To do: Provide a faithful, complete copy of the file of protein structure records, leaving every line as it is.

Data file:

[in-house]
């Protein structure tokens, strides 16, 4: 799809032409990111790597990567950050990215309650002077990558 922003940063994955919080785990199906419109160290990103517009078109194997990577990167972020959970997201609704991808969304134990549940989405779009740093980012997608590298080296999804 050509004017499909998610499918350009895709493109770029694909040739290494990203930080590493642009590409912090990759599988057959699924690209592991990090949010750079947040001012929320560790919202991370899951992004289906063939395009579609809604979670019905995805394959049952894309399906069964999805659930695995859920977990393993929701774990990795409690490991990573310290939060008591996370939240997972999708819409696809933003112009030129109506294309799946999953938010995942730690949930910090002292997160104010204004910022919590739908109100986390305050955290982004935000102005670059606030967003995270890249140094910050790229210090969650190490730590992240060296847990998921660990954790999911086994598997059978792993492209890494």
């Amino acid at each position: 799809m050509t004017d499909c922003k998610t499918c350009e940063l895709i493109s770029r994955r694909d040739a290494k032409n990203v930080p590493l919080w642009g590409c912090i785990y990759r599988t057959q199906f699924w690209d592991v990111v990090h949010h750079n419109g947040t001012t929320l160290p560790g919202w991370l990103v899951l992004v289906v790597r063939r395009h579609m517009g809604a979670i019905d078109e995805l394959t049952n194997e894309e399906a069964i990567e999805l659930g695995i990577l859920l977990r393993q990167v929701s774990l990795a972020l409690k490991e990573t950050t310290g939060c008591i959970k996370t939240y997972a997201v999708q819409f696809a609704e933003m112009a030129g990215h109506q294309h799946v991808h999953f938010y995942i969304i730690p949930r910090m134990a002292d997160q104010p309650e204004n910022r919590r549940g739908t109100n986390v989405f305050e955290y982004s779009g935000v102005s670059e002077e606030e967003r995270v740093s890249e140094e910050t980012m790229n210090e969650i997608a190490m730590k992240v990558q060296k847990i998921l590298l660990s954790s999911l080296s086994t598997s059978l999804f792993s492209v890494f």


[in-house]
């Protein structure tokens, strides 16, 4: 799809032409990111790597990567950050990215309650002077990558 922003940063994955919080785990199906419109160290990103517009078109194997990577990167972020959970997201609704991808969304134990549940989405779009740093980012997608590298080296999804 050509004017499909998610499918350009895709493109770029694909040739290494990203930080590493642009590409912090990759599988057959699924690209592991990090949010750079947040001012929320560790919202991370899951992004289906063939395009579609809604979670019905995805394959049952894309399906069964999805659930695995859920977990393993929701774990990795409690490991990573310290939060008591996370939240997972999708819409696809933003112009030129109506294309799946999953938010995942730690949930910090002292997160104010204004910022919590739908109100986390305050955290982004935000102005670059606030967003995270890249140094910050790229210090969650190490730590992240060296847990998921660990954790999911086994598997059978792993492209890494």
């Amino acid at each position: 799809m050509t004017d499909c922003k998610t499918c350009e940063l895709i493109s770029r994955r694909d040739a290494k032409n990203v930080p590493l919080w642009g590409c912090i785990y990759r599988t057959q199906f699924w690209d592991v990111v990090h949010h750079n419109g947040t001012t929320l160290p560790g919202w991370l990103v899951l992004v289906v790597r063939r395009h579609m517009g809604a979670i019905d078109e995805l394959t049952n194997e894309e399906a069964i990567e999805l659930g695995i990577l859920l977990r393993q990167v929701s774990l990795a972020l409690k490991e990573t950050t310290g939060c008591i959970k996370t939240y997972a997201v999708q819409f696809a609704e933003m112009a030129g990215h109506q294309h799946v991808h999953f938010y995942i969304i730690p949930r910090m134990a002292d997160q104010p309650e204004n910022r919590r549940g739908t109100n986390v989405f305050e955290y982004s779009g935000v102005s670059e002077e606030e967003r995270v740093s890249e140094e910050t980012m790229n210090e969650i997608a190490m730590k992240v990558q060296k847990i998921l590298l660990s954790s999911l080296s086994t598997s059978l999804f792993s492209v890494f």